Put Physiotherapy Changes On Hold, Clark Tells Health Minister



( BROCKVILLE ) – Looming cuts to physiotherapy services for seniors, in particular those in long-term care and retirement residences, should be put on hold until the impact can be fully measured, said Leeds-Grenville MPP Steve Clark.

Clark, who has received letters from dozens of seniors across the riding and petitions signed by many more, has written to Health and Long-Term Care Minister Deb Matthews asking that she delay the changes, which take effect August 1.

Deb Matthews physio letter – Steve Clark, MPP – July 25, 2013

“Seniors are calling and writing to me because they’re worried about what’s going to happen to the physiotherapy they depend on come August 1,” said Clark. “I’m shocked that the minister has implemented such dramatic change in service without any consultation. No wonder there is so much confusion in the community.”

In his letter, Clark wrote: These changes, I believe, will see a reduction in service for Ontario seniors and have serious consequences on their long-term health. Beyond the impact on the health and well-being of seniors in my riding, your plan will inevitably add costs to the health-care system resulting from increased falls and other consequences of reduced physio treatment.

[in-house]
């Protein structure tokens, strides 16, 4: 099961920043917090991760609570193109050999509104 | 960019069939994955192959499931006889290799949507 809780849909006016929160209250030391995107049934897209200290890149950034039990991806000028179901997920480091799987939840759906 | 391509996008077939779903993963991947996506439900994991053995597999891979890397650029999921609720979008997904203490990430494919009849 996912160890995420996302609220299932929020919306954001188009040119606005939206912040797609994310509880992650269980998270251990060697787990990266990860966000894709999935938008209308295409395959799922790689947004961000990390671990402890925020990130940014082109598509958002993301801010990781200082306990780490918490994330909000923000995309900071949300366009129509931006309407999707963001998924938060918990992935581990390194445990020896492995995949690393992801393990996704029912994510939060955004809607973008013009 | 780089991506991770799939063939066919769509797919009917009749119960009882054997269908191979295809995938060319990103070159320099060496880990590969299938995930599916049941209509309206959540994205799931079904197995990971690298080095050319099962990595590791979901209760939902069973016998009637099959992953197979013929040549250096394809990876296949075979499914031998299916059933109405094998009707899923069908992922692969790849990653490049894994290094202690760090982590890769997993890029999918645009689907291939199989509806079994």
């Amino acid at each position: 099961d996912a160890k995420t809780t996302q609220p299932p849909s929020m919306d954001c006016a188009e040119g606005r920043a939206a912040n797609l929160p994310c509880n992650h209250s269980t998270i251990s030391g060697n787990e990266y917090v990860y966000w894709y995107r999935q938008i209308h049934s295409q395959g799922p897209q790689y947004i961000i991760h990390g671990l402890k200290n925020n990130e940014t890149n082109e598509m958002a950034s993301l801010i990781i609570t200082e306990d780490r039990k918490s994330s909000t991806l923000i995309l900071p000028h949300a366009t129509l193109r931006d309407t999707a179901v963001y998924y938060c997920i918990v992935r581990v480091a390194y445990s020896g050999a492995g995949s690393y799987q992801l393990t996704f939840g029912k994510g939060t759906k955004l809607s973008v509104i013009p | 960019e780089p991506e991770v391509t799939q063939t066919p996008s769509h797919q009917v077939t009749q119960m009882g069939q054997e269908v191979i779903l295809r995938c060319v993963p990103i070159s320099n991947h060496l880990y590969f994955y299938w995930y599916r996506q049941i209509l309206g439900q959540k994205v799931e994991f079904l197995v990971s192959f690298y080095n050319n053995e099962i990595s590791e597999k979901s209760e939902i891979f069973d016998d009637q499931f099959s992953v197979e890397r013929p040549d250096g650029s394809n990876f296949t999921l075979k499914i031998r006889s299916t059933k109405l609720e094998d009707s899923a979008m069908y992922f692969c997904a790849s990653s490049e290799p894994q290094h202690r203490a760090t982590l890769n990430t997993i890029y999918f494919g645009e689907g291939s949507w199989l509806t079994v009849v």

Clark spoke out against the cuts to physiotherapy services for seniors during the debate on the government’s budget at Queen’s Park and has also launched a petition against the plan. He also wrote to the Health Minister to condemn the move shortly after she made the announcement in April.

“Everyone recognizes that we need to spend our health-care dollars wisely,” said Clark . “But I’m not going to stand by quietly and see frontline care and treatment sacrificed to pay for the waste and mismanagement of the McGuinty-Wynne government.”

Clark noted he’s met with seniors, long-term care operators and physiotherapists who have told him that one-on-one physio treatment is a critical factor in improving patients’ mobility and quality of life.

“While the government claims this short-sighted cut is going to save $44 million, I believe the loss of these treatments for frail and elderly patients is going to end up costing the health-care system much more,” said Clark .


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